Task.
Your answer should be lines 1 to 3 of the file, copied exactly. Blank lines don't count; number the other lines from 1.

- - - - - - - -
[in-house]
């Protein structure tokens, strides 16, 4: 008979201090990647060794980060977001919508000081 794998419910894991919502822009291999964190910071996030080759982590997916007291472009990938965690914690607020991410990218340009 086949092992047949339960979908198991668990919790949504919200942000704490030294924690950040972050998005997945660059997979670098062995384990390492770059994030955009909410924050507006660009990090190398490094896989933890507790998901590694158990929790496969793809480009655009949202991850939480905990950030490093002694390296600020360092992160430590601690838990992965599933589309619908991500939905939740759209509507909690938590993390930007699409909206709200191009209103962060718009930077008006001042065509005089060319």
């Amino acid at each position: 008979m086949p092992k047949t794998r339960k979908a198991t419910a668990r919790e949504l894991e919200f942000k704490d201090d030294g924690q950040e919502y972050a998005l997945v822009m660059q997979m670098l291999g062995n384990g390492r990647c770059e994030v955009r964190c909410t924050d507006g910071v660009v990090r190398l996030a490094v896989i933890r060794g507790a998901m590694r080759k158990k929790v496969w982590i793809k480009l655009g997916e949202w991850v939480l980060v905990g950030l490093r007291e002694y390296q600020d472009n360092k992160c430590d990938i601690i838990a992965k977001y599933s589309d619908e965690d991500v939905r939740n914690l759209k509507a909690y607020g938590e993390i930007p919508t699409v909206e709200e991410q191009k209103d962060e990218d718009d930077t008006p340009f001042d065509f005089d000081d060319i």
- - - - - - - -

[in-house]
């Protein structure tokens, strides 16, 4: 008979201090990647060794980060977001919508000081 794998419910894991919502822009291999964190910071996030080759982590997916007291472009990938965690914690607020991410990218340009 086949092992047949339960979908198991668990919790949504919200942000704490030294924690950040972050998005997945660059997979670098062995384990390492770059994030955009909410924050507006660009990090190398490094896989933890507790998901590694158990929790496969793809480009655009949202991850939480905990950030490093002694390296600020360092992160430590601690838990992965599933589309619908991500939905939740759209509507909690938590993390930007699409909206709200191009209103962060718009930077008006001042065509005089060319």
């Amino acid at each position: 008979m086949p092992k047949t794998r339960k979908a198991t419910a668990r919790e949504l894991e919200f942000k704490d201090d030294g924690q950040e919502y972050a998005l997945v822009m660059q997979m670098l291999g062995n384990g390492r990647c770059e994030v955009r964190c909410t924050d507006g910071v660009v990090r190398l996030a490094v896989i933890r060794g507790a998901m590694r080759k158990k929790v496969w982590i793809k480009l655009g997916e949202w991850v939480l980060v905990g950030l490093r007291e002694y390296q600020d472009n360092k992160c430590d990938i601690i838990a992965k977001y599933s589309d619908e965690d991500v939905r939740n914690l759209k509507a909690y607020g938590e993390i930007p919508t699409v909206e709200e991410q191009k209103d962060e990218d718009d930077t008006p340009f001042d065509f005089d000081d060319i």